All posts in Photography

Leigh, The Hairless

That’s not entirely true.


I have hair.

But not a whole lot.

Anyway, I decided to take some photos of how I look since a few people were asking and… it might better help my chances of attracting women.


I mean yeah… it probably won’t.

But it might.


The importance of family

I cannot stress how much I value the family I have.

Were it not for the amount of family I have, I would probably be off-the-edge and not at a sane enough level to even have a blog. Some might say that that could only be a good thing, while others (likely to be very few in number) are probably of the feeling that my writings give them that hit off of the insanity mark when reading it so that they don’t need to whack out just for the cause.

Regardless, I cannot stress the importance of family.

It warms my heart when I see those I love, no matter how irritating they can be from time to time. Hey, we can all be irritating, eh?! I know I’m irritating even when I’m sleeping. I imagine I piss the hell out of my subconscious which probably explains why I so rarely get sex dreams.


Between my brother, my mum, my dad, my grandmothers on each side, my grandaunt, my aunts, my cat, and any friend I’ve ever let in close enough to be called family (this means you Dee, Ferdie, Stubbsy and a few more people I can’t think of immediately because I need sleep), I value the importance of family and will defend my family from… well… I don’t know where I was going with this one, but you get the point.

This week, my grandaunt had a birthday. I imagine that it’s a pretty special thing to have a birthday when you’re over eighty. It’s a pretty special thing to have a birthday when you’re five or fifteen or twenty-five or fifty, but there’s a different sort of feeling and expectation I imagine when you’re over the age of eighty.


It’s one of those things where you can look back on your life and see how much you’ve done. You can look back and celebrate with those that have not so much come this far with you, but who you have seen grow from an embryo or an infant to a full grown adult, and when you celebrate with them you see how much each of you values each other because you’re there for each other.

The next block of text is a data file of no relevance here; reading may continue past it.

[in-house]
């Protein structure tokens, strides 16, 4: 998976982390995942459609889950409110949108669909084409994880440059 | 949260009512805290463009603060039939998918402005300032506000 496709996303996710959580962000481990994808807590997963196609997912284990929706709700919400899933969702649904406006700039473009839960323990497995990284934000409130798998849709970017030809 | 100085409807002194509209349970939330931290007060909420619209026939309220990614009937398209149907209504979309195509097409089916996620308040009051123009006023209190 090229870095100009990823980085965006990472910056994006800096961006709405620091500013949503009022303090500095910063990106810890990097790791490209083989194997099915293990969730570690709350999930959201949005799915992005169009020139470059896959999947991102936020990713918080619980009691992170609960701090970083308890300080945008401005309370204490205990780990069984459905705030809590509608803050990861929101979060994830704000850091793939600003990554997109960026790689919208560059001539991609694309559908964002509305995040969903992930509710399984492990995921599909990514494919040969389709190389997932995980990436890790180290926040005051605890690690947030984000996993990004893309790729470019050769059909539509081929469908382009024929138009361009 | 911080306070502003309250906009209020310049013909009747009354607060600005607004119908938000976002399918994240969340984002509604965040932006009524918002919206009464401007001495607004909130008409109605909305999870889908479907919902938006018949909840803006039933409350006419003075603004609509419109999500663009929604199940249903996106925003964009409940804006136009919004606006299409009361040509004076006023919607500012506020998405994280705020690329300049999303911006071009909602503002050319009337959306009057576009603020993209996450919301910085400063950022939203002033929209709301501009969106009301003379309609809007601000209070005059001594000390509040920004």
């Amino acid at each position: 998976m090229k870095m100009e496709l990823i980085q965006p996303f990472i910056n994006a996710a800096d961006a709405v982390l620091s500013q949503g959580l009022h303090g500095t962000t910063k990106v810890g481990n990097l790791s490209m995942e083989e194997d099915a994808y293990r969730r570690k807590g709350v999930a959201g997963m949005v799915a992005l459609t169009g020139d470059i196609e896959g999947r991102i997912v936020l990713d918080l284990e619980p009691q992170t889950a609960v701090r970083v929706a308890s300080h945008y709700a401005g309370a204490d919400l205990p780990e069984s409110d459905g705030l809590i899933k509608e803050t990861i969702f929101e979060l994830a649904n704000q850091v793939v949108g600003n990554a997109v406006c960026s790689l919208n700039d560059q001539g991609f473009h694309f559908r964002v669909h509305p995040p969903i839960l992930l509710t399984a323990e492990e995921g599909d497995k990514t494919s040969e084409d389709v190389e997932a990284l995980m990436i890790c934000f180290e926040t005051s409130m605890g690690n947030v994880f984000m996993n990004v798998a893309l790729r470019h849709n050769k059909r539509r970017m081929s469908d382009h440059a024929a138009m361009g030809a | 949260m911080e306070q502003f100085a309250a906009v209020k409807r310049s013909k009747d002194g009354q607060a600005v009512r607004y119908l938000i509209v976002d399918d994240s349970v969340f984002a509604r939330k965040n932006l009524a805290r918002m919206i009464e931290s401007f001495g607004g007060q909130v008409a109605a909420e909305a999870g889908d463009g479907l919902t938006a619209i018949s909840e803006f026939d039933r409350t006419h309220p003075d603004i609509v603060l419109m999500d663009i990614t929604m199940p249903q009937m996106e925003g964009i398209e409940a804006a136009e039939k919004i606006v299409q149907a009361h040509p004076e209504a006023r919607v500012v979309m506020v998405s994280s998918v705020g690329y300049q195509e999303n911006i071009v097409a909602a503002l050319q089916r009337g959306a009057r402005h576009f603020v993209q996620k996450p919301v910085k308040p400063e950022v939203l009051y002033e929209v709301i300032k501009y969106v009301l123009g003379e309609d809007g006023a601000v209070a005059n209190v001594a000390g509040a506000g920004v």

Plus there’s presents.

And as it’s not very easy to find something for our grandaunt, this year she got an electric typewriter.


Teaching someone how to use an electric typewriter can be frustrating, but Michael — my brother — ended up showing her fairly well, even if there were a few bumps and niggles along the way.

I took photos the entire time. I’m not sure why… I imagine I did because it’s what I do. I’m a photographer. That said, some of the resulting images are interesting on their own merit because of how interesting it is seeing the relationship between a grandnephew and the relative learning from one another. And then they’re interesting because of the way the light dances over their faces, the way the shading feels… they have a very nice artistic black & white quality to them… even when they’re in colour.


We ate some dinner and had some cake and we talked and Mike and I basically had typewriter battles where Mike would type something ridiculously silly about me and then I’d read it out in a bad Sean Connery impersonation voice.

Actually, now that I think of it, it wasn’t really a typewriter battle at all. It was more of two brothers behaving like brothers when they’ve found a new toy to play with. In this case, we’d found something that allowed us to be creative in a literal sense, even if the toy wasn’t ours.


Mum’s not really angry or depressed or anything in that photo above. She’s tired. I can relate, actually, with it being 6.15 in the morning and me needing to go to bed.

That afternoon, my brother and my Mum were both tired, and after taking some family pictures, it was time to say goodbye.

I’d originally brought the camera with so I could take pictures of my family. I felt that — before I left — it would be a good thing to do. It would be nice to just have some good pictures of our family… of my family… where they were just being themselves and not posing for the camera.

When you pose for the camera, you lose the intimacy and you lose the true nature of the individual you photograph… and that’s a shame… especially when it’s family.

And the intimacy and true nature of family is something you never want to lose. It’s a part of them that you should always be able to find an image that you plan to look back on in a few years to be able to help you to remember who it was that you took the time to take a photo of.


Too tired to make a post

I’ve been post-processing images from the FONAS thingy on December 7th (which for me was “tonight” but for the rest of the world is “last night”) for 4 hours-ish and now I’m getting really tired… I mean, it’s really hitting me now.

So, I won’t bother writing a long post now. I might do that when I get up later on… but who knows.

Regardless… here’s the link to the gallery where the images are from yesterday for those people who I’d told the images would be online at this address in the morning.